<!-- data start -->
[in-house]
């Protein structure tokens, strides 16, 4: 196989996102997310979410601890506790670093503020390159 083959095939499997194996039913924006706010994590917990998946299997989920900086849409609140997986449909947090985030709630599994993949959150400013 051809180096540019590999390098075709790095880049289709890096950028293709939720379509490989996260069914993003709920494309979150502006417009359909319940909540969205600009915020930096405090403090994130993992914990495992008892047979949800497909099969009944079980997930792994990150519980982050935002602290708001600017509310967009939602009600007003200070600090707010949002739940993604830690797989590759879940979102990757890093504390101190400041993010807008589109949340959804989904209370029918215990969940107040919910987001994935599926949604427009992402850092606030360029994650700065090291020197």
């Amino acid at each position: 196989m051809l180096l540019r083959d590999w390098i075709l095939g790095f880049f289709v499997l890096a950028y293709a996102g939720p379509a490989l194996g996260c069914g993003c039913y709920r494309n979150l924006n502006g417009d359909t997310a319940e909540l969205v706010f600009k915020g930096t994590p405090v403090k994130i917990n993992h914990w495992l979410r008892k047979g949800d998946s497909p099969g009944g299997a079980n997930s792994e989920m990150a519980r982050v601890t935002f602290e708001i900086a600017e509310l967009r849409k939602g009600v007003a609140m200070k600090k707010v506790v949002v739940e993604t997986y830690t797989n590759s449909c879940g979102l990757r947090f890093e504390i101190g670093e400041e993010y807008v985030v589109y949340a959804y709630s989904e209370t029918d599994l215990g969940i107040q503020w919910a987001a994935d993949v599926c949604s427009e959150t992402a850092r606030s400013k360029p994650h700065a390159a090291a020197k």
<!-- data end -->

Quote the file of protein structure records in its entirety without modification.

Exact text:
[in-house]
């Protein structure tokens, strides 16, 4: 196989996102997310979410601890506790670093503020390159 083959095939499997194996039913924006706010994590917990998946299997989920900086849409609140997986449909947090985030709630599994993949959150400013 051809180096540019590999390098075709790095880049289709890096950028293709939720379509490989996260069914993003709920494309979150502006417009359909319940909540969205600009915020930096405090403090994130993992914990495992008892047979949800497909099969009944079980997930792994990150519980982050935002602290708001600017509310967009939602009600007003200070600090707010949002739940993604830690797989590759879940979102990757890093504390101190400041993010807008589109949340959804989904209370029918215990969940107040919910987001994935599926949604427009992402850092606030360029994650700065090291020197």
């Amino acid at each position: 196989m051809l180096l540019r083959d590999w390098i075709l095939g790095f880049f289709v499997l890096a950028y293709a996102g939720p379509a490989l194996g996260c069914g993003c039913y709920r494309n979150l924006n502006g417009d359909t997310a319940e909540l969205v706010f600009k915020g930096t994590p405090v403090k994130i917990n993992h914990w495992l979410r008892k047979g949800d998946s497909p099969g009944g299997a079980n997930s792994e989920m990150a519980r982050v601890t935002f602290e708001i900086a600017e509310l967009r849409k939602g009600v007003a609140m200070k600090k707010v506790v949002v739940e993604t997986y830690t797989n590759s449909c879940g979102l990757r947090f890093e504390i101190g670093e400041e993010y807008v985030v589109y949340a959804y709630s989904e209370t029918d599994l215990g969940i107040q503020w919910a987001a994935d993949v599926c949604s427009e959150t992402a850092r606030s400013k360029p994650h700065a390159a090291a020197k």